The concept of a self-driving or autonomous vehicle is immensely exciting. Consider the benefits – vehicles optimise amongst themselves and the space on the road in real time to find the most effective path between the point of departure and the point of arrival. If the surroundings remain static and no other objects are on the roads, except the vehicles themselves and their occupants, this is a no-brainer from the technology and innovation point of view. The vehicles can steer themselves amongst each other in real time and collisions cannot happen.
So where is the catch?
Real-life does not allow such perfect conditions. Visibility changes, surroundings change, objects of all sorts can intrude, and vehicles themselves may get altered. Intelligent recognition systems need to be trained to recognise and react to a vast range of situations and objects, while the surroundings themselves vary.
The more learnings that intelligent systems go through, the better will be their ability to make the right and safe decisions. And then there is the legal imbroglio! If an incident does occur – who is responsible, the autonomous vehicle that did not know how to react or the invading party or the human on board who did not take control of the vehicle.
According to Dr Florian Baumann at Dell Technologies, teaching autonomous vehicles to drive is incredibly data and compute intensive and requires secure and cost-effective data management. The limitations of artificial intelligence and ability of the algorithms to respond to unfamiliar scenarios is one current drawback. Mobility leaders need to assemble teams with sufficient expertise to create the differentiating algorithms.
Sensor responses to environmental changes, like weather and terrain is another drawback. Improvement of performance and increased efficiency of sensors and radars are crucial research areas.
The first agreement between more than 50 countries on regulations for vehicles to take over control was made in June 2020. This agreement includes in-vehicle black box that records when the automated driving functionality is activated. By 2030 there will be 250 million electric vehicles, 90 million autonomous vehicles and 1 SB of data generated.
Adds Ravi Suri at KPMG, from a technical perspective, the limitations lie in inability to identify surroundings accurately and decision-making capabilities of an autonomous vehicle. Perception equates to vision and the limitation lies in the vehicle’s inability to identify surroundings accurately. A vehicle may be unable to understand how to move around unidentified objects in their way.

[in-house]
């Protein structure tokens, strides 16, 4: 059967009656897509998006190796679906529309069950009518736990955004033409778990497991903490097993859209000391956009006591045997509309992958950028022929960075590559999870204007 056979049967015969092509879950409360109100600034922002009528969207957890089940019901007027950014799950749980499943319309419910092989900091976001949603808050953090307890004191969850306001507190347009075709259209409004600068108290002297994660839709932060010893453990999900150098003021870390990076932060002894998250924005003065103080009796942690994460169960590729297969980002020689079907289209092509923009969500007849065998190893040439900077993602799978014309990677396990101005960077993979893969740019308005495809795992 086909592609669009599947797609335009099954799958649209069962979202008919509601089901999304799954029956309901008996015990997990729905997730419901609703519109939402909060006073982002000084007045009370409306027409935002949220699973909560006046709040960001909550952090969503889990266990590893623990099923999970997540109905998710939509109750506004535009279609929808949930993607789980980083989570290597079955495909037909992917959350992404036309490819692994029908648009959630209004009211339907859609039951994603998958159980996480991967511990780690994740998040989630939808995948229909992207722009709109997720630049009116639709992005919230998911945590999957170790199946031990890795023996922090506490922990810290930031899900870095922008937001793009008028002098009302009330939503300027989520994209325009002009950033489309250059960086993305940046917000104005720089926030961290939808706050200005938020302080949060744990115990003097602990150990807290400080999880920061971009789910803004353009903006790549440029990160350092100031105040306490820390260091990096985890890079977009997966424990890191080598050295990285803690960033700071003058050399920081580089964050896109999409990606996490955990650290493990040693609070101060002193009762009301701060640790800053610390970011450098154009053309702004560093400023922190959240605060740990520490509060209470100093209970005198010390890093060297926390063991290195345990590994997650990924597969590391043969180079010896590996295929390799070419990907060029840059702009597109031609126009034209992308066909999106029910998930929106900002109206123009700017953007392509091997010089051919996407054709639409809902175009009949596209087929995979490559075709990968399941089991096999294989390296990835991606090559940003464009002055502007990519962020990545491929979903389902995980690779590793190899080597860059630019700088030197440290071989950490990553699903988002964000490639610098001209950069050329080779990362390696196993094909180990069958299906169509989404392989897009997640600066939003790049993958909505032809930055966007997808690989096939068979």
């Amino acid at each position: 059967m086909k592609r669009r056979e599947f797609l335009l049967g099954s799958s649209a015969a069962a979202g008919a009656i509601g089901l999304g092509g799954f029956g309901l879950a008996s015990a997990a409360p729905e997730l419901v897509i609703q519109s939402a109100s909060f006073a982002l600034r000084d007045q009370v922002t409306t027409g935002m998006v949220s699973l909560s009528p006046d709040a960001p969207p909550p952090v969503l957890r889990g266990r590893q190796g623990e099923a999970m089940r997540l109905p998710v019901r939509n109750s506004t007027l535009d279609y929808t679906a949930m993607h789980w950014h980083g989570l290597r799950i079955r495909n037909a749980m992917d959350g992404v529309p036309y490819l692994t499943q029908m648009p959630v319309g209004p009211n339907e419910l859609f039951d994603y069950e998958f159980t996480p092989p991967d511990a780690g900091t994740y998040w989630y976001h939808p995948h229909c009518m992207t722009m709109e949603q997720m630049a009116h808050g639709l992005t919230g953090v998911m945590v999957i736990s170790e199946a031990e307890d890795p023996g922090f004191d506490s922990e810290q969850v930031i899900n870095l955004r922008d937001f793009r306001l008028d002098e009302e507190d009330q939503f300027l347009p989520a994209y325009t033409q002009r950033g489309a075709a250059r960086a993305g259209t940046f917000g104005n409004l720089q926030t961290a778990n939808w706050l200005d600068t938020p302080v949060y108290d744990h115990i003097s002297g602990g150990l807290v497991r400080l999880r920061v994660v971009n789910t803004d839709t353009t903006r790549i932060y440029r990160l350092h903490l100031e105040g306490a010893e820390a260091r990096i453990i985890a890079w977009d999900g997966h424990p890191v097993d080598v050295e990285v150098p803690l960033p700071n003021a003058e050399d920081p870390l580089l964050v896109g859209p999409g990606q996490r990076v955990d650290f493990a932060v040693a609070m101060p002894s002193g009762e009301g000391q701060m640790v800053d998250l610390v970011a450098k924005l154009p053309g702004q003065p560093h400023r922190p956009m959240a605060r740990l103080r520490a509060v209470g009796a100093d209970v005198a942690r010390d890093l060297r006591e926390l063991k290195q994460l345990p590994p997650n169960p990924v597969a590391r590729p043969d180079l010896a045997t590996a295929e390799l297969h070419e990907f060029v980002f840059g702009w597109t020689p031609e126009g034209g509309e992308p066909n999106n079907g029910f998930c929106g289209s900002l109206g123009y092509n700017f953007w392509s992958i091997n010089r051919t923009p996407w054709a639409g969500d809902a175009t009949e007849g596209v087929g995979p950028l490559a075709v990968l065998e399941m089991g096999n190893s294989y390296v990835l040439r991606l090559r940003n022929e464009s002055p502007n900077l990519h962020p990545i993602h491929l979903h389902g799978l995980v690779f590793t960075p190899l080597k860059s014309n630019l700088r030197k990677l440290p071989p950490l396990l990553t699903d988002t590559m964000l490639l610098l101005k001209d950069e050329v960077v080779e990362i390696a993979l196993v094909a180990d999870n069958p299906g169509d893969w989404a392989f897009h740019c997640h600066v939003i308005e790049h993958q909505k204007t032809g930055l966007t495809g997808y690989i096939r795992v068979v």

The best autonomous vehicle systems today, incorrectly perceive the surrounding environment once every tens of thousands of hours. There needs to be a large focus on creating redundancies in the perception system using cameras, radar, and LIDAR. Highly detailed maps of the environment will make it easier for such cars to process their surroundings. Advanced Drive Assistance systems have been created to ensure safety of the vehicle through automated functions of the driver.
Human perception and their uptake of the autonomous vehicle is one of the biggest limitations facing the industry. It may be people’s readiness in adapting to the new norm of transportation which will present a challenge. One of the most critical aspects of self-driving is legislation. It may be difficult to identify who will be held liable for accidents caused by such vehicles. There is a no clear-cut definition of who is the driver, which makes it difficult to determine party responsible.
Autonomous vehicles are a special challenge because they are an exception to the current day rule, when both humans and machines are drivers. Comments Gurmeet Kaur and Stephan Appt at Pinsent Masons, new laws are required to adapt current rules from being driver centric to enabling both humans and machines to operate a vehicle in public traffic.
Even the latest technologies do not yet allow fully autonomous driving in all environmental and living conditions. There is lack of standards and testing facilities that would allow autonomous functionalities to be adequately tested. Governments and other stakeholders around the world are in the process of formulating such requirements.
Transmission and storage of vast amounts of data resulting from operation of connected and autonomous vehicle is a challenge. Artificial intelligence that helps vehicles maneuver through traffic is still in the process of learning how humans behave. With regard to e-vehicles there are still certain operational drawbacks, including a limited distance-travelling capacity.
Moving to the cloud, Oracle’s second-generation Cloud Infrastructure offers autonomous features around its database and security offerings. In the future, managing the cloud will become as complex as managing today’s large-scale compute, networking and storage datacentre infrastructures. Self-running and self-optimising are the way forward to manage complexity and this is a key differentiator for Oracle’s present-day cloud platform offering.